I want to introduce Beetle Ringo. That’s a six-legged robot controlled by any IR remote (some TV remote e.g.) you can find around.

It is a small and easy weekend Arduino project with big ambitions: on the one hand you don't need any complicated parts or smart skills to make it and on the other hand this is a real mobile robotic platform. It will take you only a day to build it and you can spend many days developing it. I hope this project will be useful for beginners: we can make these first steps together and have the robot you can improve in future.

The photo you see above is my previous release of the robot. It is very easy to make it, but this time I want to simplify it even more. I decided to avoid soldering. A lot of beginners are afraid of it. I can understand them: new tools, materials, experience. The project will become a headache if you see a soldering iron for the first time. So let's exclude it!

Another common beginner's fear is programming. Beetle Ringo is a real robot and of course it has a program. But this program is already completed and you can find it and download from the project's page on GitHub. This is an opensource project and you can fork it (copy the source code) and modify it as you wish. At this point Ringo could be a good start to learn programming.

Step 1: Preparing

What we should know to make Ringo?

It will be great if you are familiar with Arduino platform. If you don’t never mind. It’s the best time to learn about it. I can give you some links. First of all take a look at the Arduino website. It is also useful to read Arduino wikipedia page. You will find a lot of new words there but you can dive deeper through the links. I advise you to watch video tutorials by Jeremy Blum. They are short – 15–20 minutes, simple and I think that's one of the shortest way to Arduino world. And the last thing about Arduino platform I want to say: Arduino is an amazing project with huge community. I'm almost sure that any question you get was asked before. So Google will help you.

What parts do we need to make Ringo?

  1. Arduino Uno controller with USB cable.
  2. Battery case with ON/OFF switch for one 9V battery. This would be a bearing part of the robot. I made a photo to show what kind of battery case do you need exactly.
  3. 9V alkaline battery or 7.2V – 8.4V accumulator. Pay attention that Zinc-carbon batteries can't give enough current so don't use them.
  4. Three small analog servos. I used HXT500. And you can take any servos of the same size and 5V voltage.
  5. One infrared (IR) receiver. Most of IR remotes work on 36kHz, 38kHz or 40kHz. Only Sharp, Bang&Olufsen use exotic currier frequencies 56kHz and 455kHz. Well... I lied when I said that you could use any IR remote. You should select IR receiver according to IR remote you're planning to use. But! If you don't plan to use Sharp or Bang&Olufsen then you can choose any currier frequency among 36, 38 or 40kHz for your IR remote. For example I used IR receiver TSOP2136 (36kHz) with Sony IR remote (40kHz). And everything worked fine. So for most of IR remotes you can take these receivers: TSOP21xx, TSOP22xx, TSOP312xx where “xx” is 36, 38, or 40.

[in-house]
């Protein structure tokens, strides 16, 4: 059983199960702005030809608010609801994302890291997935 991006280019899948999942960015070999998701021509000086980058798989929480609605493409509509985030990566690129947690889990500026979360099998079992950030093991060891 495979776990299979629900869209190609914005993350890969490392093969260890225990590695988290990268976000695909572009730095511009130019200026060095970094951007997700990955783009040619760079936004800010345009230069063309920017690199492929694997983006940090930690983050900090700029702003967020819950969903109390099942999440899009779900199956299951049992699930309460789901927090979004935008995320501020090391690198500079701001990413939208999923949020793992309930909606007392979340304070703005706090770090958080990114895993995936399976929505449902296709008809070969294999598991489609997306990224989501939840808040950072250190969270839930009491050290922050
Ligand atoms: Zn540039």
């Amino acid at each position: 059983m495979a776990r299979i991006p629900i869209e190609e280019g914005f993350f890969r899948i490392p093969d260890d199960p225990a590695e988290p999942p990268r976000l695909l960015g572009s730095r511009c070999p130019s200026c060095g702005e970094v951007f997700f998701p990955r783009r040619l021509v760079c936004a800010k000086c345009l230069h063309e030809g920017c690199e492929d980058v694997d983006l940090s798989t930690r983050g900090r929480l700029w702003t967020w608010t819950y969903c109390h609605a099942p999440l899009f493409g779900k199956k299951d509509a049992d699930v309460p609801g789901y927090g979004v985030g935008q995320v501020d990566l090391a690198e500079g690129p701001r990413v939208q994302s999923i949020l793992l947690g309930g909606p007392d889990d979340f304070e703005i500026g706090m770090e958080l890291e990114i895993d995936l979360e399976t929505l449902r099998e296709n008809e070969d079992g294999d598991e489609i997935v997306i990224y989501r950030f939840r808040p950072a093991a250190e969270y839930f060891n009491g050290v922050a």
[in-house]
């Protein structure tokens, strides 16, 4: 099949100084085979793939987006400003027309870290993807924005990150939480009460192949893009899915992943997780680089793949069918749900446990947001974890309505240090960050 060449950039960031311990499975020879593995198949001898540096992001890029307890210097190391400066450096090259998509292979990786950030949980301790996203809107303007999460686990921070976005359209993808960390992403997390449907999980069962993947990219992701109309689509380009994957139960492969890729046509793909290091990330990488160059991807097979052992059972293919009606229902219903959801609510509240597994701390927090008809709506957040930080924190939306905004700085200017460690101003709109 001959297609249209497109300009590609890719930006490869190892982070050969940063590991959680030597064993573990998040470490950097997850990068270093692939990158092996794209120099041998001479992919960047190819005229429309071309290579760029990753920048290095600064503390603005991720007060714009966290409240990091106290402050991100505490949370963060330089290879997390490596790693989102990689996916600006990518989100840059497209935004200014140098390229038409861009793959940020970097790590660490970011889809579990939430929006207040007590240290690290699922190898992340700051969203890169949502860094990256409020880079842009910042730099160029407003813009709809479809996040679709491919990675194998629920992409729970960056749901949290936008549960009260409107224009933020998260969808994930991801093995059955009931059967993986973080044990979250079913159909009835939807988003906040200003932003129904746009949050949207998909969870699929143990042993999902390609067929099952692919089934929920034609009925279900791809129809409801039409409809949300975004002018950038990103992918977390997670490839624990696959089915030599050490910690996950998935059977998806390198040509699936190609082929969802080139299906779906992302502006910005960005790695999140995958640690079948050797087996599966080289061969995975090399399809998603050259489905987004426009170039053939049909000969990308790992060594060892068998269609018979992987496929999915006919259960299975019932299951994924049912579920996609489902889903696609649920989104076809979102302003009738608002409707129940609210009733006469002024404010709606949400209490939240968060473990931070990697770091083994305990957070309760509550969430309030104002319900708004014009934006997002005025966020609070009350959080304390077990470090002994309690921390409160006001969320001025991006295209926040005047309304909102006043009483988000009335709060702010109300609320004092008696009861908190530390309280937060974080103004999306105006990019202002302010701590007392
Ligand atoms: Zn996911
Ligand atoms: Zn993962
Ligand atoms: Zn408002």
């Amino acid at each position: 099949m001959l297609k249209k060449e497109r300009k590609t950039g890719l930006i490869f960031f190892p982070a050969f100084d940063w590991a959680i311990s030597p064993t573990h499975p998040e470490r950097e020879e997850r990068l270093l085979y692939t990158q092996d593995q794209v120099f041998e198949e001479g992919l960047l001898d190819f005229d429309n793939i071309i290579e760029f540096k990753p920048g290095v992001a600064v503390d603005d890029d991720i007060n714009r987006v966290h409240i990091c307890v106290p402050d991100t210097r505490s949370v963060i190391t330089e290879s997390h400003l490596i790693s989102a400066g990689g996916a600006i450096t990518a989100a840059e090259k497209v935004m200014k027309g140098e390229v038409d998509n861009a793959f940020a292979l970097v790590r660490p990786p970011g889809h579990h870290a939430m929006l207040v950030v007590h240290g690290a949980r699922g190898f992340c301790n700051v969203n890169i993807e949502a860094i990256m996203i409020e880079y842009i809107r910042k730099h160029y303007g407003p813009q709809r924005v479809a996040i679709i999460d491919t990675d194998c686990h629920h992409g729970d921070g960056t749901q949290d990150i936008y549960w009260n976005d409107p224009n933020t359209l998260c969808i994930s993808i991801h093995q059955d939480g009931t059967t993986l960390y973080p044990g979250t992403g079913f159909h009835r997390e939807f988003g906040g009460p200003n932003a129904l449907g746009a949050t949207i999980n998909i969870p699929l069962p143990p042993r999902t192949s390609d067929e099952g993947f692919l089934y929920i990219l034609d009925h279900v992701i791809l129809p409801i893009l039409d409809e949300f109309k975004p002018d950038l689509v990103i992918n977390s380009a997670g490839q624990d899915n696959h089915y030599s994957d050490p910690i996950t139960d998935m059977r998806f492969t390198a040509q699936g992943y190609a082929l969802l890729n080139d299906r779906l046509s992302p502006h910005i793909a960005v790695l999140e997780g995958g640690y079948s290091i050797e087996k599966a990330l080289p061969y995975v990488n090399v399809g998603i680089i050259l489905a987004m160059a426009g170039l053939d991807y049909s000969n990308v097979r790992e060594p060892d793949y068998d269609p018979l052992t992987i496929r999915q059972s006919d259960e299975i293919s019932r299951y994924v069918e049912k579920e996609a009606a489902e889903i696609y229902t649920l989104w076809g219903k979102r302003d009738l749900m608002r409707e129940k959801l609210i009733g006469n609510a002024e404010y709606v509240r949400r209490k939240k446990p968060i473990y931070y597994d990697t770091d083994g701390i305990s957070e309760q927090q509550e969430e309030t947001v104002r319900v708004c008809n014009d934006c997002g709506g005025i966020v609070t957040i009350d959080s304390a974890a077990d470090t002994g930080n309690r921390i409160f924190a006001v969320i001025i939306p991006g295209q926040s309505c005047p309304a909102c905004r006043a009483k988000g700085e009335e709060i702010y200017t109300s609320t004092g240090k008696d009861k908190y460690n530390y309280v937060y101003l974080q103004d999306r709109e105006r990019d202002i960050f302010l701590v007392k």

6. Mini-sized solderless breadboard. Or you can take a big one. In any case we are going to cut it and make even smaller than mini-sized.
  7. Jump wires.
  8. Steel wire for legs. Diameter 1.5 – 2 mm (0.06” – 0.08”).
  9. 2–3 common metal paper clips. The size doesn't matter but the diameter of the wire should be something around 0.9 mm (0.035”).

And these are tools we need for Ringo

  1. Hot glue gun with glue sticks.
  2. Hacksaw or Dremel with cut-off wheel.
  3. Flat needle file or Dremel with grinding stone.
  4. Flat-nose pliers.
  5. Diagonal pliers.
<p>Thank you Mr. DmitryDzz</p><p>I was a newcomer in the world of robotics.</p><p>I make such steps that you have described.</p><p>but, sorry for slightly different from what you have created, because the board I use is arduino pro mini.</p><p>but what makes me happy is that I learned a lot while making ringo.</p><p>sorry, for the faded pictures</p>
<p>It's a pleasure to see another and different Ringo! Feel free to fork and change my code.</p>
<p>Hello Dmitry,</p><p>thanks for the very good project.</p><p>I made it with my daughters and we had lot of fun.</p><p>Bye</p><p>daniele</p>
<p>Thanks for the photo and made-it comment! I'm really happy that you and your daughters enjoyed the project. I tried to interst my daughter in robotics but I'm afraid she's likely to be a sheer humanitarian. Woe is me!</p>
<p>Dmitry, it is working much better now! Thank you for all of your help!</p><p>I made mine for my little girls. So she has Betty Davis eyes :)</p>
<p>I changed a few design ... But the whole idea is taken from you) Thanks for a great guide!))</p>